James Bond will likely next grace cinema screens towards the end of 2018. Whether he will inhabit a filmic world in which the UK is no longer a member of the European Union and Donald Trump is the US president is yet to be seen – but if so, what a different world it will be. Bond’s mission is likely to involve the navigation of an increasingly porous Europe, vulnerable to malign influences from a resurgent Russia. The UK’s cyber-security defences face further challenges as industrial espionage and military and intelligence hacking intensifies. Bond is going to have his work cut out for him.
So it’s interesting to consider how these changes might effect Britain’s premier super-spy. As we explore in our new book, The Geographies, Genders and Geopolitics of James Bond, Bond’s geographical mobility is pivotal to mission success. And however good he is, he needs allies and access to the resources that they are able to mobilise. Take away those “assets” and Bond’s agency is degraded. So do these tumultuous times – with the possible end of the Anglo-American special relationship and UK-European co-operation – also mean the end of Bond as we know it?
Since Bond is British, Brexit and the contemporary backlash against globalisation seem the most obvious things to consider. The ramifications of the UK’s withdrawal from the EU and the disillusionment with neo-liberal globalisation will certainly alter the way in which he is able to move and execute his secret missions in both subtle and not so subtle ways.
Brexit will certainly have an impact on his mobility. In most of the films featuring airports, including the earliest Dr No (1962), Bond is depicted as walking through them with brio, as a man untroubled by the “petty sovereigns” (as literary critic Judith Butler might have it) who administer and police airports. Travel could become more complicated for a post-Brexit Bond. His ability to glide through customs and border inspections airports and seaports would certainly diminish.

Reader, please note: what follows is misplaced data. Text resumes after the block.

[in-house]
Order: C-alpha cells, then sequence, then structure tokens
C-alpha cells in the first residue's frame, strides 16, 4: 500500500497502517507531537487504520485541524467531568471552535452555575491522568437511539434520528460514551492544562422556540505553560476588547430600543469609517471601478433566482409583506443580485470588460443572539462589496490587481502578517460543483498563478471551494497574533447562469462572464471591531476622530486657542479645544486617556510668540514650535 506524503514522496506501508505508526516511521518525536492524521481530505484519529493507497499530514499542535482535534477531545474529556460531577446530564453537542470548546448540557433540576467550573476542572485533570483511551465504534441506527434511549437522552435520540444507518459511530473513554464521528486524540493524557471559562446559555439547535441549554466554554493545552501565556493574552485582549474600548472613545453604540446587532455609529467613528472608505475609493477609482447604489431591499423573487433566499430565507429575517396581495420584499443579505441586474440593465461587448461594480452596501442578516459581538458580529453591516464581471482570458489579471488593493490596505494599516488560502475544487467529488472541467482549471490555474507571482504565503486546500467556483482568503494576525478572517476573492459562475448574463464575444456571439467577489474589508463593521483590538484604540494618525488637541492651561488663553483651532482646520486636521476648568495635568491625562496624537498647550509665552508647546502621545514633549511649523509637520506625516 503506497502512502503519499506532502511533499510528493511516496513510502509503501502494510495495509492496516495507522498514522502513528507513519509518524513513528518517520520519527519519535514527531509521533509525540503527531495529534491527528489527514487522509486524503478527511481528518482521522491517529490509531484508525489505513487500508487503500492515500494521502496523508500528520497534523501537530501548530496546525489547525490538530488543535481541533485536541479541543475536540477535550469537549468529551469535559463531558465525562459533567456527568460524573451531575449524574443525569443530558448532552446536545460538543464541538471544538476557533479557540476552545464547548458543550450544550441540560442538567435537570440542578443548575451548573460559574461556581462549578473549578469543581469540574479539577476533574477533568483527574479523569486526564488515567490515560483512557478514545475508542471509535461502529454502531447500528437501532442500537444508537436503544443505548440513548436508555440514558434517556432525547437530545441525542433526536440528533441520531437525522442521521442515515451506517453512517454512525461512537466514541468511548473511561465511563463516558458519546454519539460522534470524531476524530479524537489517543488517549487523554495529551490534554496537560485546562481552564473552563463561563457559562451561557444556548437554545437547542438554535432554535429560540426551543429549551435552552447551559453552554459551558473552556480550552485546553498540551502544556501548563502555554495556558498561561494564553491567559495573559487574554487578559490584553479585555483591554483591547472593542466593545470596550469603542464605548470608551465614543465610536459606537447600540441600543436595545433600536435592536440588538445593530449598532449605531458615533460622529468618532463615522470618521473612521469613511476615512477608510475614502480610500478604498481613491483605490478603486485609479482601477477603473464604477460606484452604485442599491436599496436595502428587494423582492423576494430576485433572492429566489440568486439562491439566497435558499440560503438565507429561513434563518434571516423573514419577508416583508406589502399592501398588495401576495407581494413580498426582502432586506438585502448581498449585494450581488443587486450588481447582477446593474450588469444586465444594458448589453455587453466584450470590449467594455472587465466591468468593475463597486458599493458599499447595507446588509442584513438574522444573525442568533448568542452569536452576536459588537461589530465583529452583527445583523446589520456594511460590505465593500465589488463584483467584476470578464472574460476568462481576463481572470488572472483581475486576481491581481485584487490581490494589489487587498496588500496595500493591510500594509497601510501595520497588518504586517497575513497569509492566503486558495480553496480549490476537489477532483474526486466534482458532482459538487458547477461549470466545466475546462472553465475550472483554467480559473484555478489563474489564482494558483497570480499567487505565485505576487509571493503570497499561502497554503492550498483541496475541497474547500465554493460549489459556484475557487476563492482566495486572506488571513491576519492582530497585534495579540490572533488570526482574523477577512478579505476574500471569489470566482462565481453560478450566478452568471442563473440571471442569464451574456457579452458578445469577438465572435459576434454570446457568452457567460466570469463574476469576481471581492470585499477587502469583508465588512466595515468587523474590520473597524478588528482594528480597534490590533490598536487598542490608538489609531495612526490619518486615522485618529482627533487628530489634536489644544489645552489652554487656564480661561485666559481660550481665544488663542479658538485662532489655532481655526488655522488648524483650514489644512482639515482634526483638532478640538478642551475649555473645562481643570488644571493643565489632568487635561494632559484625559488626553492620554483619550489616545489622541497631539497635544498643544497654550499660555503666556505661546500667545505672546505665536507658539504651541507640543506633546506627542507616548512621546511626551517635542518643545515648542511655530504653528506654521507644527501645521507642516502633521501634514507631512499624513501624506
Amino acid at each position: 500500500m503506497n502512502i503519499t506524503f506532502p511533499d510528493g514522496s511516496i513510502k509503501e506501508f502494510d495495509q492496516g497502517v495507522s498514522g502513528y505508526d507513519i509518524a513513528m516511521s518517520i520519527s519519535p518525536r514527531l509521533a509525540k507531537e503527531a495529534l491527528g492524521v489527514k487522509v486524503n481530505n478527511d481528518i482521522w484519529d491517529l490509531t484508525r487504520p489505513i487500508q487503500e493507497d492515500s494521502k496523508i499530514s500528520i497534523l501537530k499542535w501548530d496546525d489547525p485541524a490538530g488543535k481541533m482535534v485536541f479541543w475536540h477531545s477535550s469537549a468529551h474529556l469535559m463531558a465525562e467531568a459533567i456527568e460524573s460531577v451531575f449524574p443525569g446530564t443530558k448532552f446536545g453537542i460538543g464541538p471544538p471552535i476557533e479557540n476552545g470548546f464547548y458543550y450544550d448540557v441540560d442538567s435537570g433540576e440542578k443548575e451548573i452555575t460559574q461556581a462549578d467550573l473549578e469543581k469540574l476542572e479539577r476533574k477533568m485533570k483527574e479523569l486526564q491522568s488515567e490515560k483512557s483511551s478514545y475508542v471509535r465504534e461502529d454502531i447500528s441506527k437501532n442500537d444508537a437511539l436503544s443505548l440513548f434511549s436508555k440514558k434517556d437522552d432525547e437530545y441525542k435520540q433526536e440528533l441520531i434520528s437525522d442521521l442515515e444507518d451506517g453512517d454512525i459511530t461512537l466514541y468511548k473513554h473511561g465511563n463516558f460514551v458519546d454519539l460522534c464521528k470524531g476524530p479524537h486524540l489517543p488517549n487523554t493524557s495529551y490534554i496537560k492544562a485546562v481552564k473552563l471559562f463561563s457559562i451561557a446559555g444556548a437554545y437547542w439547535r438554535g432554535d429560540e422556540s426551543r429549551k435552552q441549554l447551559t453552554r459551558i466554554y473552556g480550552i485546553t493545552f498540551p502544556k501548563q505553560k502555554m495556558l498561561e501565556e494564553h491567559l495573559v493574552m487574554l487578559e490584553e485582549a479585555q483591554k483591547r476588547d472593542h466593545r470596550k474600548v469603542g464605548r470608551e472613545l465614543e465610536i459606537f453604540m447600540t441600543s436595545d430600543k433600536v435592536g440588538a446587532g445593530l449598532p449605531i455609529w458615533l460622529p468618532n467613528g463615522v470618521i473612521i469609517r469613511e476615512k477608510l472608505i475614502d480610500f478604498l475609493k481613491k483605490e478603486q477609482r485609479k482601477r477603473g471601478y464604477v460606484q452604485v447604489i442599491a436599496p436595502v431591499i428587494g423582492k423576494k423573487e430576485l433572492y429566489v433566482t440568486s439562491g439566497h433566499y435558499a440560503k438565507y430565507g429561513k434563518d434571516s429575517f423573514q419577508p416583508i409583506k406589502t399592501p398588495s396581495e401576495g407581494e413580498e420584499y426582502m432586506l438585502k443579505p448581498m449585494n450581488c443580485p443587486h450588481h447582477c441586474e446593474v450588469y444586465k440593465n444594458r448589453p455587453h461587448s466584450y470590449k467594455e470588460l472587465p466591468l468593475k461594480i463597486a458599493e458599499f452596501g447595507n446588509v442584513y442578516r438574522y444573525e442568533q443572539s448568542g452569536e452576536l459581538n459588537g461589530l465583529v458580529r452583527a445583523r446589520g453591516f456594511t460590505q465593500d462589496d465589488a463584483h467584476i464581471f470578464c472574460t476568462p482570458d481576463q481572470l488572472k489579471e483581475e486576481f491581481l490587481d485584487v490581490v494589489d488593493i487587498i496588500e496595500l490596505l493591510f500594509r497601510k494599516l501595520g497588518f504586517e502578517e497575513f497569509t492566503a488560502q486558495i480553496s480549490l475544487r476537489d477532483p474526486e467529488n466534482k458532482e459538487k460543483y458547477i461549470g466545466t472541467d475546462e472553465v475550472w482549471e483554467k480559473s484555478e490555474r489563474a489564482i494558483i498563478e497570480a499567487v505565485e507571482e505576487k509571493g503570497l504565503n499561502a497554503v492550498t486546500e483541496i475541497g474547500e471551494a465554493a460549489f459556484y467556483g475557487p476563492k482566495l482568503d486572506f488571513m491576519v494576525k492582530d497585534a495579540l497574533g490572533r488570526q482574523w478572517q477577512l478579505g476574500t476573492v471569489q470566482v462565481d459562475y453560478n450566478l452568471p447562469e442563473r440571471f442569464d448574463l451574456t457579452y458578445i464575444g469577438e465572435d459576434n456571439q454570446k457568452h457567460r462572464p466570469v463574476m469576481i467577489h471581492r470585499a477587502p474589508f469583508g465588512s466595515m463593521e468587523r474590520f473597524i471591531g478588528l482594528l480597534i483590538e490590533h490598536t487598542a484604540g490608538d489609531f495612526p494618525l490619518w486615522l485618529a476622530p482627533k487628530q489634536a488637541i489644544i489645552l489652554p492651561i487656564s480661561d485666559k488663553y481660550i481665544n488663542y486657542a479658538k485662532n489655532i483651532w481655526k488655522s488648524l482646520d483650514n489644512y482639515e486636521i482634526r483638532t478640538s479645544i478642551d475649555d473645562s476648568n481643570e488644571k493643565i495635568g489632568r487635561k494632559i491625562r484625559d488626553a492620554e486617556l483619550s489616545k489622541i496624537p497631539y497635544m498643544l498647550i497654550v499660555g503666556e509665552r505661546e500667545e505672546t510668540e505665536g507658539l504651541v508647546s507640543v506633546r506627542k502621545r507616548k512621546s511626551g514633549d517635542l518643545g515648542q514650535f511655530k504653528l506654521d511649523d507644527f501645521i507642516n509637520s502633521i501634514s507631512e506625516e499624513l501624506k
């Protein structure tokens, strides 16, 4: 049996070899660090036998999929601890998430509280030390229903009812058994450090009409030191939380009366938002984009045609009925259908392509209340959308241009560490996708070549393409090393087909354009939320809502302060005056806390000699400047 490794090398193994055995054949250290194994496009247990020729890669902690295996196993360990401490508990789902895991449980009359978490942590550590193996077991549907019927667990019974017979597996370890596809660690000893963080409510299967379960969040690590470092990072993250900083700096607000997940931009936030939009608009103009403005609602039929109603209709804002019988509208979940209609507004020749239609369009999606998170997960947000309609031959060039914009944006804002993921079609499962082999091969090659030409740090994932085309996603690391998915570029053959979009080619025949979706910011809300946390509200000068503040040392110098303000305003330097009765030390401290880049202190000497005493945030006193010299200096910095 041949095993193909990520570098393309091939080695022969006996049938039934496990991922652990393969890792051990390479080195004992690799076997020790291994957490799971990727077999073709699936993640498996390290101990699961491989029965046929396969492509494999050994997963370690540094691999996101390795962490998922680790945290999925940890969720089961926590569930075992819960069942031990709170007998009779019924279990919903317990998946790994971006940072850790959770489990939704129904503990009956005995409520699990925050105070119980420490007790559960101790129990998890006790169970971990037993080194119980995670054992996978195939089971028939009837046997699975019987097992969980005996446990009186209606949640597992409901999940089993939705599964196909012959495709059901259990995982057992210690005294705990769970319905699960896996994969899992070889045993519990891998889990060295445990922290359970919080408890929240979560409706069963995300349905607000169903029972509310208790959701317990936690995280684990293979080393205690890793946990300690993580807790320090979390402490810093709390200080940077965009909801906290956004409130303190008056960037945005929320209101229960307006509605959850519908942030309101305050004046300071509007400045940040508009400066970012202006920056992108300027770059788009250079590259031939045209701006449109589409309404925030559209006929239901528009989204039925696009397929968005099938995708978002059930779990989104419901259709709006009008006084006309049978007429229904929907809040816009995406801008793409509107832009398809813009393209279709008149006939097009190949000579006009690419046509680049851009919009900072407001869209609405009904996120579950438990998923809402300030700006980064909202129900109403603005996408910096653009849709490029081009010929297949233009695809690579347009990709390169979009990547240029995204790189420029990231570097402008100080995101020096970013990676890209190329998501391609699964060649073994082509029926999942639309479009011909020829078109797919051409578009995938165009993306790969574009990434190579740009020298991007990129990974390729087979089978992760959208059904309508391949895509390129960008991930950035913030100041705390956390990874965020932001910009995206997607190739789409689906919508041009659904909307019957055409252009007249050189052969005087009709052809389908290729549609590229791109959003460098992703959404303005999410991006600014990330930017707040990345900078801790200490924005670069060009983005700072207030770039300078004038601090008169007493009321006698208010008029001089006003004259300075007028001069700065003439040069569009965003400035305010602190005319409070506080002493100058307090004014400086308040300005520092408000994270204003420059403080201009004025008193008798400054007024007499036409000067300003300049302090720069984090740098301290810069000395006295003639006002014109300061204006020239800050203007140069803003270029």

So new storylines might place further emphasis on Bond’s ability to circumvent conventional state controls and offer up further evidence of MI6 investing in multiple passports. As the Jason Bourne series suggested, an assassin needs, among other things, a decent selection of passports, including those of close allies such as Canada and New Zealand and adversaries such as Russia.
But M will likely have bigger concerns than passport problems, because the UK may suffer when it comes to cooperation with EU intelligence agencies. In Spectre (2015), we learned of the “Nine Eyes” intelligence network that included traditional working partners such as the United States and newer members like South Africa. But this network would likely be compromised in this emerging nationalistic world. European partners might react badly to Brexit and tell the UK to rely on the United States. Disillusionment with globalisation more generally might make partners less likely to share information and secrets – every state for itself could become the new rallying cry even for the closest of allies.
The ‘special relationship’